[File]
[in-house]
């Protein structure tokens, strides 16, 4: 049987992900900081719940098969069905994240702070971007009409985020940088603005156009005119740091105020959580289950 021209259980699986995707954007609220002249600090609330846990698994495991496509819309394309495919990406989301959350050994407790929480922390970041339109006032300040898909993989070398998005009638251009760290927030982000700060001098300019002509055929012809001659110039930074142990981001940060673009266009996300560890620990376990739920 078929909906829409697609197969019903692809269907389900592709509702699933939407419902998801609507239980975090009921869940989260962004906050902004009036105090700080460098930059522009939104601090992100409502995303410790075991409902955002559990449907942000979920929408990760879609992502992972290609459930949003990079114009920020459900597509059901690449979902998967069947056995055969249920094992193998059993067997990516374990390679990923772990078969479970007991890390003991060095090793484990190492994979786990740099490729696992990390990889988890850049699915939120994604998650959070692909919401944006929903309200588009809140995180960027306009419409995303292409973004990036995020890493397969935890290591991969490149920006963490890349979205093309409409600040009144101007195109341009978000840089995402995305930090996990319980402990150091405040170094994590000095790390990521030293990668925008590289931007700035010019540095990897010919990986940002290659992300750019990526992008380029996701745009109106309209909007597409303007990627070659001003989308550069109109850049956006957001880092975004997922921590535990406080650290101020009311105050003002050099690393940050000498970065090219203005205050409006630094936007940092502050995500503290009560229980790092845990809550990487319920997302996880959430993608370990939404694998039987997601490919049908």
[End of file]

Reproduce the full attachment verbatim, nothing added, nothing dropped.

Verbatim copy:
[in-house]
């Protein structure tokens, strides 16, 4: 049987992900900081719940098969069905994240702070971007009409985020940088603005156009005119740091105020959580289950 021209259980699986995707954007609220002249600090609330846990698994495991496509819309394309495919990406989301959350050994407790929480922390970041339109006032300040898909993989070398998005009638251009760290927030982000700060001098300019002509055929012809001659110039930074142990981001940060673009266009996300560890620990376990739920 078929909906829409697609197969019903692809269907389900592709509702699933939407419902998801609507239980975090009921869940989260962004906050902004009036105090700080460098930059522009939104601090992100409502995303410790075991409902955002559990449907942000979920929408990760879609992502992972290609459930949003990079114009920020459900597509059901690449979902998967069947056995055969249920094992193998059993067997990516374990390679990923772990078969479970007991890390003991060095090793484990190492994979786990740099490729696992990390990889988890850049699915939120994604998650959070692909919401944006929903309200588009809140995180960027306009419409995303292409973004990036995020890493397969935890290591991969490149920006963490890349979205093309409409600040009144101007195109341009978000840089995402995305930090996990319980402990150091405040170094994590000095790390990521030293990668925008590289931007700035010019540095990897010919990986940002290659992300750019990526992008380029996701745009109106309209909007597409303007990627070659001003989308550069109109850049956006957001880092975004997922921590535990406080650290101020009311105050003002050099690393940050000498970065090219203005205050409006630094936007940092502050995500503290009560229980790092845990809550990487319920997302996880959430993608370990939404694998039987997601490919049908």